Architectures for Emergencies II

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10

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To face an emergency means to deal with problems of a different nature, some requiring immediateness, whilst others needing longer subsidence times. Sometimes it is a matter of providing housing to those who have lost theirs, other times it is a matter of safeguarding human dignity, without forgetting the importance of the memory of places».

English edition.

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These themes are joined by others, that both for the length of the economic crisis, and for the lack of interest – or mismanagement – by institutions, policies and Non Government Organisations (NGOs), have recently gained a disturbing dimension: poverty, unemployment, housing crisis, pollution, and the crises of culture and education.

The crises of unemployment and culture are not photogenic, nor sensational, but they are no less dangerous. The sloth of their pace is not as noticeable as an exploding bomb, but funding cuts to public education, to health, and to other pivotal sectors of the social structure of a society, are creating prolific damage, perhaps even more extensive and long-lasting than any other emergency of the last decade. Today, to face an emergency also means to deal with the emergency of culture. Projects and research presented in this volume cover very different topics: from refugee camps in Jordan to DIY structures in Thailand for the Karen people, from a community centre in South Africa to the result of the lasting economic crisis, to a self-built park in one of the toughest neighbourhoods in Rome.

A landscape complex and articulated, rich in food for thought, which appears, however, linked by a thin red line: the ability to work in harmony with the people for whom one is working for, cultivating curiosity, imagination, listening skills and tolerance, sometimes out of boundaries and regulations, renewing the value of diversity daily.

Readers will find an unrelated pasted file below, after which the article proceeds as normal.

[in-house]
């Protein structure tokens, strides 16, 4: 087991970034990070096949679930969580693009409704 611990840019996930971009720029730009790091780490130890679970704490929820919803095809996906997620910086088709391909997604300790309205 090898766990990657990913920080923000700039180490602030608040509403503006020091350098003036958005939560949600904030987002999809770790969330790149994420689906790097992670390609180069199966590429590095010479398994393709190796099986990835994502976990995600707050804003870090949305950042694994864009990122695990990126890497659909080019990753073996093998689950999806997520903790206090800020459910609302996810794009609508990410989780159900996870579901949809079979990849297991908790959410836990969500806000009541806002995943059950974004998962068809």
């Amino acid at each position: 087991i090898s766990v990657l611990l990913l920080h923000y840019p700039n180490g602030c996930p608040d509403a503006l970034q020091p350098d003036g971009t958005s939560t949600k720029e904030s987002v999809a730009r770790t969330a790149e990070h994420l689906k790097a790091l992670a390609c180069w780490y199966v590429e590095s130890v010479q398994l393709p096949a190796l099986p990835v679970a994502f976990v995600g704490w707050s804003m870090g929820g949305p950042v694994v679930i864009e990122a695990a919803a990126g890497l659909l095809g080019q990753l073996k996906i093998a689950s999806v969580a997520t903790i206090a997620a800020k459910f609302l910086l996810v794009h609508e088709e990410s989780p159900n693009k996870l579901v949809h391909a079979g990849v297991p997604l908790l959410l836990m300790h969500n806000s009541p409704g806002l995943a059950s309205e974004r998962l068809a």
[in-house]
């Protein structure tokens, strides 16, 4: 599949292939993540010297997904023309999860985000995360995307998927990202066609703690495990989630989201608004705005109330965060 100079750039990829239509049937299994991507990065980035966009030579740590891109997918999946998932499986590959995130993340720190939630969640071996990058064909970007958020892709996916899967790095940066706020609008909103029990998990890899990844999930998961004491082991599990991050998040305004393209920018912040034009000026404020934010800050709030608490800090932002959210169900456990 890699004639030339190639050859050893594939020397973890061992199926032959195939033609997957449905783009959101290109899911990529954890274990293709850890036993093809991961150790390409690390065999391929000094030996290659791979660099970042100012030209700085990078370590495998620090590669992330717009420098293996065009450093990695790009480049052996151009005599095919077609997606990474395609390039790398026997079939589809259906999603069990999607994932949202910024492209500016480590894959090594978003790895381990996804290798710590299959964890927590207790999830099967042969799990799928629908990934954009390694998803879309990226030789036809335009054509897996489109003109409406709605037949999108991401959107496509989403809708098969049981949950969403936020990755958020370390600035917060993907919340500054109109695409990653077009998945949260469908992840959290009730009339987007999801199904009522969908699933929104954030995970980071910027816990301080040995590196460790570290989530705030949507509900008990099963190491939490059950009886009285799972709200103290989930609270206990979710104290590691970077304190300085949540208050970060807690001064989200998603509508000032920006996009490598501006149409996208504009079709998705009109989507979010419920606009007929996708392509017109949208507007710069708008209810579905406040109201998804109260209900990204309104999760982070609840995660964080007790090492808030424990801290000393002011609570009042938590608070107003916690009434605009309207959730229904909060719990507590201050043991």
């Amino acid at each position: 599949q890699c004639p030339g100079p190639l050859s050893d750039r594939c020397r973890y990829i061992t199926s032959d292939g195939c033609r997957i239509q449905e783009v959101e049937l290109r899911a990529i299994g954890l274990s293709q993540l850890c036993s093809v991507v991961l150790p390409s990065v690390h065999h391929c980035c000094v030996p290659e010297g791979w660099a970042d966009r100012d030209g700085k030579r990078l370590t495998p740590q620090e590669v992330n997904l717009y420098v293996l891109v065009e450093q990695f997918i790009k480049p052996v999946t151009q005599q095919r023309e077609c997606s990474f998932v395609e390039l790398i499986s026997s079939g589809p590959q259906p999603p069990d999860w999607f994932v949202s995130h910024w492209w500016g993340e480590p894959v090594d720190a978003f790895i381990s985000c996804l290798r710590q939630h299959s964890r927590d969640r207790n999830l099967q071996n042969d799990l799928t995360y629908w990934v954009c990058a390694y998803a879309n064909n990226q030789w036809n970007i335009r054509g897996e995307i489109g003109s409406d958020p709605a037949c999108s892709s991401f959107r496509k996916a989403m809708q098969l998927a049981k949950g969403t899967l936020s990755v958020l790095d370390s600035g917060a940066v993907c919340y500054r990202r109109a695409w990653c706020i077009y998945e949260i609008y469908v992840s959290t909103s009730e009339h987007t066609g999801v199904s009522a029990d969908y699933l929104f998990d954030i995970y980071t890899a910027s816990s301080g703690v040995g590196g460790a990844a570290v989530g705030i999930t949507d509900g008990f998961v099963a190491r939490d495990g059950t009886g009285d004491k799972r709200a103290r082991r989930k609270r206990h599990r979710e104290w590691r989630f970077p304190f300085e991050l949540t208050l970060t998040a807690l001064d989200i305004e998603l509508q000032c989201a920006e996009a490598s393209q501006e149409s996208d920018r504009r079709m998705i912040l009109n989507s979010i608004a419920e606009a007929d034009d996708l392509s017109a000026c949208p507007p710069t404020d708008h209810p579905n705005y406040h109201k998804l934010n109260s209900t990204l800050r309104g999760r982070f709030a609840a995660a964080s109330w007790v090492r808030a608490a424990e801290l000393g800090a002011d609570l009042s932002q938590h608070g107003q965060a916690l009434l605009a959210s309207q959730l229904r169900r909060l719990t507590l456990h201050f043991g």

With contributions from A.gor.a Architects, ARCò, Edward Burtynsky, Ian Davis, Simon Deprez, Éléonore Labattut, Timur Ersen, Deborah Gans, Melissa Hollingsworth, James Witherspoon, Elisa Maceratini, Luca Sampò, Stefano Scavino_FAREstudio, Interazioni Urbane, Riccardo Vannucci, Riccardo Vannucci_FAREstudio, Paola Vecchiato

 

Boundaries is a quarterly magazine on sustainable, socially engaged and humanitarian architecture. Each issue is monographic, with full texts in English and Italian (facing), and all articles are accompanied by notes and a bibliography for further reading. ISSN 2239-0332.

Grade 
05/11/2015

socially responsible, but also beautiful

Boundaries is a quarterly architecture magazine that presents the buildings and projects that other magazines aren't always willing to include in their pages. Sure, the occasional project in Africa makes its way into Architectural Record or Architect, but those projects (many designed by US firms for the continent) only scratch the surface on what architects are doing in places without the resources of North America or Europe. Luca Sampo's insatiable appetite for almost single-handedly presenting architecture that is socially responsible, but also beautiful, continues with these recent issues on "Architecture for Emergencies II" (the first installment on that theme is the second issue of Boundaries) and "Humanitarian Architecture." The former presents designs for refugee camps, disaster housing, mobile health clinics, schools, collective housing, and playgrounds. Like other Boundaries issues, the projects are balanced by research, positions, interviews, and books on the topic.

Given the consistent format of the magazine, the same can be said for the latter issue on humanitarian architecture, which could surely encompass architecture for emergencies, but focuses on projects run with NGOs and other organizations and often realized by volunteers. Most of the projects are schools, clinics and community centers, pointing to the importance of these institutions and the need to create places for the people who cannot build at this scale for themselves. Right before writing about these two issues, the newest Boundaries landed in my mailbox, a good sign that Sampo isn't letting up with his ambitious goal to present some of the most commendable architecture being produced today.

Grade 
01/27/2015

Très bien!

Arrivée très rapide, avec une attention particulière pour chaque commande. très bien, livre en parfait état et très intéressant.

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Architectures for Emergencies II

Architectures for Emergencies II

To face an emergency means to deal with problems of a different nature, some requiring immediateness, whilst others needing longer subsidence times. Sometimes it is a matter of providing housing to those who have lost theirs, other times it is a matter of safeguarding human dignity, without forgetting the importance of the memory of places».

English edition.

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